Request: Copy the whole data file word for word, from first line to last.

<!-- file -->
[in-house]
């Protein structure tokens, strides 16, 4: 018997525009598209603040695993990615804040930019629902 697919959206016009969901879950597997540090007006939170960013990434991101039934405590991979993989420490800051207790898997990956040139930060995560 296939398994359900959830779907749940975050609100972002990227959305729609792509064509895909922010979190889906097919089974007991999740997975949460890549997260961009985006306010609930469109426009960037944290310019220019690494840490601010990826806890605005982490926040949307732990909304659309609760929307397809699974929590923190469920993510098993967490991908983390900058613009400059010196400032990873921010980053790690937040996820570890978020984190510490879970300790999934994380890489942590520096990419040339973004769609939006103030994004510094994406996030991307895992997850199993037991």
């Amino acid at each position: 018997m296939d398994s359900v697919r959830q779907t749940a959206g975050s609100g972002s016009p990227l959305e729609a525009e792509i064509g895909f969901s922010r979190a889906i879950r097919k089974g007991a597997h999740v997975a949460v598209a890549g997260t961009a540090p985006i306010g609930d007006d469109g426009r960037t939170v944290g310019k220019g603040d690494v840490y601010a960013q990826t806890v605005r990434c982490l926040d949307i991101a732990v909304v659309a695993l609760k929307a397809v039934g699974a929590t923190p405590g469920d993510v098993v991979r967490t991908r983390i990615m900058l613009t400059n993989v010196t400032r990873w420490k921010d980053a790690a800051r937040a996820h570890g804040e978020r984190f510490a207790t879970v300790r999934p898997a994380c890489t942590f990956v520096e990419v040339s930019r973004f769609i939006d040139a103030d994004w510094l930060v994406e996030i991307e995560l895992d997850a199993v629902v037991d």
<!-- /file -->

[in-house]
């Protein structure tokens, strides 16, 4: 018997525009598209603040695993990615804040930019629902 697919959206016009969901879950597997540090007006939170960013990434991101039934405590991979993989420490800051207790898997990956040139930060995560 296939398994359900959830779907749940975050609100972002990227959305729609792509064509895909922010979190889906097919089974007991999740997975949460890549997260961009985006306010609930469109426009960037944290310019220019690494840490601010990826806890605005982490926040949307732990909304659309609760929307397809699974929590923190469920993510098993967490991908983390900058613009400059010196400032990873921010980053790690937040996820570890978020984190510490879970300790999934994380890489942590520096990419040339973004769609939006103030994004510094994406996030991307895992997850199993037991």
């Amino acid at each position: 018997m296939d398994s359900v697919r959830q779907t749940a959206g975050s609100g972002s016009p990227l959305e729609a525009e792509i064509g895909f969901s922010r979190a889906i879950r097919k089974g007991a597997h999740v997975a949460v598209a890549g997260t961009a540090p985006i306010g609930d007006d469109g426009r960037t939170v944290g310019k220019g603040d690494v840490y601010a960013q990826t806890v605005r990434c982490l926040d949307i991101a732990v909304v659309a695993l609760k929307a397809v039934g699974a929590t923190p405590g469920d993510v098993v991979r967490t991908r983390i990615m900058l613009t400059n993989v010196t400032r990873w420490k921010d980053a790690a800051r937040a996820h570890g804040e978020r984190f510490a207790t879970v300790r999934p898997a994380c890489t942590f990956v520096e990419v040339s930019r973004f769609i939006d040139a103030d994004w510094l930060v994406e996030i991307e995560l895992d997850a199993v629902v037991d």